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New Zealand To Close Loophole For Portfolio Investment Entities

by Mary Swire, Tax-News.com, Hong Kong

13 September 2007


The New Zealand government intends to close 'loopholes' in the tax rules on portfolio investment entities (PIEs), to prevent their use by land-owning companies seeking tax advantages for their shareholders, Finance Minister Michael Cullen and Revenue Minister Peter Dunne announced recently.

The PIE rules coming into force on 1 October 2007 aim to prevent taxpayers on lower incomes from being over-taxed on their earnings through passive savings vehicles such as managed funds. Investors in savings vehicles that choose to become PIEs and whose personal tax rates are 33% or 39% will have their earnings taxed at a final rate of 33% until the beginning of the 2008-09 income year, when the rate will drop to 30%. Investors on lower income tax rates will be taxed at 19.5%.

“To ensure that these tax rate benefits are not clawed back, dividends paid by companies qualifying as PIEs are not taxed – unless the shareholder elects that they are. This make PIEs an attractive form for companies that earn some non-taxable income that they want to distribute to shareholders,” the Ministers explained.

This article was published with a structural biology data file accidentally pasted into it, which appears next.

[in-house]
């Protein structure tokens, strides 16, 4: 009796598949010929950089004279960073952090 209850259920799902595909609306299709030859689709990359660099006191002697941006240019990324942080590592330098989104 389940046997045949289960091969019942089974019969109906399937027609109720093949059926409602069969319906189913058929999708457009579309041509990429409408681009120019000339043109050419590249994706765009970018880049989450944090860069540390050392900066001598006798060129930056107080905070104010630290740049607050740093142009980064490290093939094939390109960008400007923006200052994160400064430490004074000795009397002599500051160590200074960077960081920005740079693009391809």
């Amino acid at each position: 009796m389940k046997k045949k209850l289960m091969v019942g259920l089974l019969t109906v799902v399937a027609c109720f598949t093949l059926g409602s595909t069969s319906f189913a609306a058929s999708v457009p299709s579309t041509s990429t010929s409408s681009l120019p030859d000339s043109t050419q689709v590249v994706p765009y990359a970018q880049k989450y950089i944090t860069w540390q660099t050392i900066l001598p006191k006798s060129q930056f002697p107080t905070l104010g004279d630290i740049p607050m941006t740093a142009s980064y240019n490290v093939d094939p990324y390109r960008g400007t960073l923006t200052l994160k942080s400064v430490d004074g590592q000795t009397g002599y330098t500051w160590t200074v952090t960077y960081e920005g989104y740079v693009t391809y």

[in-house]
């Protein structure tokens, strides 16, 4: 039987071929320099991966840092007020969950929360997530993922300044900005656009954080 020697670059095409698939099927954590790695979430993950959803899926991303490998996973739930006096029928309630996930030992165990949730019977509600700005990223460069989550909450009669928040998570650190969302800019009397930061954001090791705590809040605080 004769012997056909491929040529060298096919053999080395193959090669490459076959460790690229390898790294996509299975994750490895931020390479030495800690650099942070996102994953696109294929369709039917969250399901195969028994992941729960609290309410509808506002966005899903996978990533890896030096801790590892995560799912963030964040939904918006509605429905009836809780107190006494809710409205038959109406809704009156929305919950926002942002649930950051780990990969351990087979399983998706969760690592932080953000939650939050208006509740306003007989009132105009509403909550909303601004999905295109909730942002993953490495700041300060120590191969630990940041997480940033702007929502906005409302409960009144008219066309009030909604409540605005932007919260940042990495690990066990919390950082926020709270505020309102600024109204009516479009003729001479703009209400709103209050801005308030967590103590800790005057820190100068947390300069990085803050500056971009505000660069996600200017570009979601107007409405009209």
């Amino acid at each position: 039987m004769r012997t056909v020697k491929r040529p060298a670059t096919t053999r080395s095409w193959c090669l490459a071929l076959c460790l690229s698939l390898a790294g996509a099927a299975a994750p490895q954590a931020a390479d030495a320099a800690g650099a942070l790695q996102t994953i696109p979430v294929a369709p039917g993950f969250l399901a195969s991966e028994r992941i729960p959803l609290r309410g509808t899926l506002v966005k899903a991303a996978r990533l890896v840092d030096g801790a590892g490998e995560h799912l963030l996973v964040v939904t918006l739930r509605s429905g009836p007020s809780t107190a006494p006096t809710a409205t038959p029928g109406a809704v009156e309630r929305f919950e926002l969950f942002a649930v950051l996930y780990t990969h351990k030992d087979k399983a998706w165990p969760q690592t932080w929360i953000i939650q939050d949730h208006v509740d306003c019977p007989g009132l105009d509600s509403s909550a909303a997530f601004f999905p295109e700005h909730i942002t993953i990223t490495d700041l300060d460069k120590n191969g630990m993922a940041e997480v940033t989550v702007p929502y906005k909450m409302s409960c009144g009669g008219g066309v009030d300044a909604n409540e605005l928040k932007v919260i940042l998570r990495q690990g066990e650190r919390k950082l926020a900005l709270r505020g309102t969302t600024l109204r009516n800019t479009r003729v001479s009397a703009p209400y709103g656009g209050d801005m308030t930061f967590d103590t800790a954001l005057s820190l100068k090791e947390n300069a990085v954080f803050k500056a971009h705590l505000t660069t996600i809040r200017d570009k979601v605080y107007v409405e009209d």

They continued: “It appears that, because PIEs can invest in land, some land-owning companies that run active businesses are contemplating using a gap in the new rules to structure the land part of their business as a PIE, to reduce final tax on shareholder earnings. That is against the policy intent of the PIE rules. The government will introduce legislation at the earliest opportunity to prevent it occurring, allowing sufficient time for consultation."

“A second recently identified gap in the new rules concerns the requirement that income earned by PIEs must be passive in nature. An error in the legislation, however, means that requirement does not apply to PIE subsidiaries, which it should. That error will be corrected as soon as possible."

The signalled changes will be effective from 1 October 2007.


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